At a time when many cities around the world are drowning in plastic waste, certain unsung men and women have emerged to not only clear our waters of plastic waste, but also to prevent irreparable damage to marine life, our ecosystem and our future generations . These unsung people are “plastic garbage collectors”.
Morris Johnson is one of the many plastic garbage collectors in Agbogbloshie, a suburb of Accra. Like all other waste collectors, Morris plays an important role in the waste management and recycling industry. Despite their important contribution to the plastics supply chain, waste collectors are continually stigmatized and undervalued.
Morris makes a living collecting plastic bottles from the Korle Lagoon in Agbogbloshie. A significant amount of trash (plastic) that ends up in the Korle Lagoon comes from the major cities in Accra via the Odaw. The Korle Lagoon gathers all of these urban junks and empties them into the Gulf of Guinea northeast of the Atlantic Ocean.
“Normally after the rain, the water carries all the plastic bottles and other rubbish from all over the city and empties them here into the Korle lagoon. When that happens you will see the bottles floating on the surface so I just take the neat ones, collect them and sell them to get my daily bread. Sometimes, when the bottles are too far to reach, I pull them towards me with a stick, ”said Morris, describing his daily experience at work.
Plastic waste collectors work in dire conditions. They risk their lives by diving into the heavily polluted Korle lagoon to get plastic bottles. “My job is very difficult, but I have no choice… Sometimes, if I’m not careful, the water can take me away… We keep finding bodies in the water. There was a man who drowned during the coronavirus lockdown. He thought he was standing on solid ground without knowing that it was a heap of rubbish. So he just sank into the water and no one has seen him since. “Morris told.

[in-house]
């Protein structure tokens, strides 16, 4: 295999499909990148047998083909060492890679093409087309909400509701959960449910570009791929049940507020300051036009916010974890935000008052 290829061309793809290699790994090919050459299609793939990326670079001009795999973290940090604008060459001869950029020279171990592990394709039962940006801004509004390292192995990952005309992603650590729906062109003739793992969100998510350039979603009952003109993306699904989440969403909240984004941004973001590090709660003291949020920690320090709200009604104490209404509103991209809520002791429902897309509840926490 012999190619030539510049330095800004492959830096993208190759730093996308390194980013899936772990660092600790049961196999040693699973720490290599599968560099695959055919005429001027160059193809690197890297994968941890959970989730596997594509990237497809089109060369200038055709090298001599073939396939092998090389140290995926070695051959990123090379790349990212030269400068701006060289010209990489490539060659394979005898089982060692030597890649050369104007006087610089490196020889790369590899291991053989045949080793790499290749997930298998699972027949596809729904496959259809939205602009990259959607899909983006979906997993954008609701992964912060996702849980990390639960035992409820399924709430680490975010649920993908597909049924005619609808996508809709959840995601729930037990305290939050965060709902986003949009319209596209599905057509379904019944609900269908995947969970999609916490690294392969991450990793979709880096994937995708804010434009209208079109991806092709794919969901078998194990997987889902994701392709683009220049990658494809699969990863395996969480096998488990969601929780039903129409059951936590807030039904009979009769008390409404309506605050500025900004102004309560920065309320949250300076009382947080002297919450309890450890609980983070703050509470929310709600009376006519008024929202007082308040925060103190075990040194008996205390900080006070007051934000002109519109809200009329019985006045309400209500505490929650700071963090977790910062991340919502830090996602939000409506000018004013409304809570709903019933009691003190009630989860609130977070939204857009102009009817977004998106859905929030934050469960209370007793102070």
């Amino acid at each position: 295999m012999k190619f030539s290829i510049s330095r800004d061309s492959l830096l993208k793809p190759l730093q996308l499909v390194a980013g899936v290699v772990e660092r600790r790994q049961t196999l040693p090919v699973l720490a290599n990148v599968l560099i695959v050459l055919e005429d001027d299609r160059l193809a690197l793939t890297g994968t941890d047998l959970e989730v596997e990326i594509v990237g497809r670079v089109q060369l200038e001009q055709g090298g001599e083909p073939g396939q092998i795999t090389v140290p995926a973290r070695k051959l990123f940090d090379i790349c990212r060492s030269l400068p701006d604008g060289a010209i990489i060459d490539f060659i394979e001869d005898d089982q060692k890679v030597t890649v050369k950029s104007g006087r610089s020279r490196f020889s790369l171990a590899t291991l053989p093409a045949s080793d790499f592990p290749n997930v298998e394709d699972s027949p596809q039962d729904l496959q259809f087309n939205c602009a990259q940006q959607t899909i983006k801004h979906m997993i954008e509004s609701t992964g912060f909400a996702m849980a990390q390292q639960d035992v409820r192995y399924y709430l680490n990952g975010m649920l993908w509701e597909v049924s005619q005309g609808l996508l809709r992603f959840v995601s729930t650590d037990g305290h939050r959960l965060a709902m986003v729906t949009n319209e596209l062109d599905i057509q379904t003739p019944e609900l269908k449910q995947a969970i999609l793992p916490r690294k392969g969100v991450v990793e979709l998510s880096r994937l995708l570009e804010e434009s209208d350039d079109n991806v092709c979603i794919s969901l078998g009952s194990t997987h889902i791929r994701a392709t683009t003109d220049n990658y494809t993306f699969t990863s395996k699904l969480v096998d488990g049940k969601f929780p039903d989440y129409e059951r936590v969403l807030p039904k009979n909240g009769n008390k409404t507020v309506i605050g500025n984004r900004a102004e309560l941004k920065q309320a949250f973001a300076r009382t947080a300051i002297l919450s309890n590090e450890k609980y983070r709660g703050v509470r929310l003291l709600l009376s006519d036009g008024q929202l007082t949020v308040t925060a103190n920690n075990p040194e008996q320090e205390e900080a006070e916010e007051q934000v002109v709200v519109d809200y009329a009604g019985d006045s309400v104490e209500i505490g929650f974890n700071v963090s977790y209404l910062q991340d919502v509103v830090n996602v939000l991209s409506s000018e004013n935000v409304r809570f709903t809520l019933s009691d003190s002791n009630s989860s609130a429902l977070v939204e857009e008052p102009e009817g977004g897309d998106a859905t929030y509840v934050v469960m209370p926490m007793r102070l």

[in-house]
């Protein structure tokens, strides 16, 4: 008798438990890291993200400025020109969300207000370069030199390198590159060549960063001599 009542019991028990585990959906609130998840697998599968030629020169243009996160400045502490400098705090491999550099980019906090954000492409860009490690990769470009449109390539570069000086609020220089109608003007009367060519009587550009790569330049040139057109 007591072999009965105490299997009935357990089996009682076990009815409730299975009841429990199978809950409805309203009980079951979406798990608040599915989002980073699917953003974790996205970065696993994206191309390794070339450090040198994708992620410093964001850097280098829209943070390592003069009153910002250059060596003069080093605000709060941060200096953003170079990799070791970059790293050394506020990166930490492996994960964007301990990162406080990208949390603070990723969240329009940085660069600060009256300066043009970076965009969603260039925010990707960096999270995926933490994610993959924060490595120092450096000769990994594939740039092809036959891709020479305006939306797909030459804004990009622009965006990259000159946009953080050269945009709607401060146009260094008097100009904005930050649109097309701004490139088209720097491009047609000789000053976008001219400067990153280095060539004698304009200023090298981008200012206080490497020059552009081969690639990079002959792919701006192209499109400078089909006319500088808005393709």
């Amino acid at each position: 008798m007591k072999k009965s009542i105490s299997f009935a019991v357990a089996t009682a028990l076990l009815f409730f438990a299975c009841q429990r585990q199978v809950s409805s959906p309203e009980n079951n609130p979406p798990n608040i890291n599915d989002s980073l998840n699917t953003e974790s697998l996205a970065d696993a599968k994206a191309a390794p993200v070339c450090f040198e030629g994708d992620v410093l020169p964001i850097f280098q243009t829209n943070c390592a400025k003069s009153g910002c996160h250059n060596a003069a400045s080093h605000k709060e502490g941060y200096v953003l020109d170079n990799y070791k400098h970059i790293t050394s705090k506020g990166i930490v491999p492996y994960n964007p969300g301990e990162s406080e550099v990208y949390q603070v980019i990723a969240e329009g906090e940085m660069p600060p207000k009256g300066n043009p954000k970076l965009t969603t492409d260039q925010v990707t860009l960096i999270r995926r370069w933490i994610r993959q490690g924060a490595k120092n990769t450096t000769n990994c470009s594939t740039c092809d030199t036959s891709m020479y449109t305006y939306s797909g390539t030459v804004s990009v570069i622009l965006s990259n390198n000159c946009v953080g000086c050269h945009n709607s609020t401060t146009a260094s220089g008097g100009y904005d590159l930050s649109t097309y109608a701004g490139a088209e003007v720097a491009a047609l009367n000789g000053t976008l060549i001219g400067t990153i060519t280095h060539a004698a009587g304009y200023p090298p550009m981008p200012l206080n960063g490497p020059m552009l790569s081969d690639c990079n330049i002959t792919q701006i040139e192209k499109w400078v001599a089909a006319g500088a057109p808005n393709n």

The bottles that these collectors pick up are sold to recycling companies who then go through a rigorous recycling process so that they can be used again and again for new products. However, these collectors receive meager amounts in payment for their hard work. “I take the bottles by hand … I put them in mosquito nets and sell them … For every mosquito net I sell, they give me GH ₵ 30 [an equivalent of $5]. ”
In addition to their unfair wages, plastic garbage collectors are constantly being stigmatized and undervalued. Just like frontline health workers fighting the Covid-19 pandemic, plastic collectors are frontline workers fighting marine pollution. They are not recognized for their important role in defending our ecosystem.
“Some people don’t even get close to us because of our work. They think they are better than us just because we collect plastics from dirty water. Others don’t even respect us, ”said a Morris partner.
Researchers have estimated that around 8 million tons of plastic end up in the world’s oceans each year. The World Economic Forum equates this with the contents of a garbage truck being dumped into the ocean every minute. And by 2050 that number is estimated to be four garbage trucks per minute.
A 2016 study by Dyck I. suggests that plastic waste accounts for 63% of the marine debris in the Gulf of Guinea. This is a reminder of what is at stake if there is not a concerted effort to tackle plastic pollution around the world.
The work of plastic waste collectors like Morris Johnson provides an important solution to plastic pollution and is a lucrative endeavor for employment. Your efforts must be recognized, encouraged, and celebrated.
This report was produced with the support of the Ocean Solutions Micro-Grant from the Sustainable Ocean Alliance.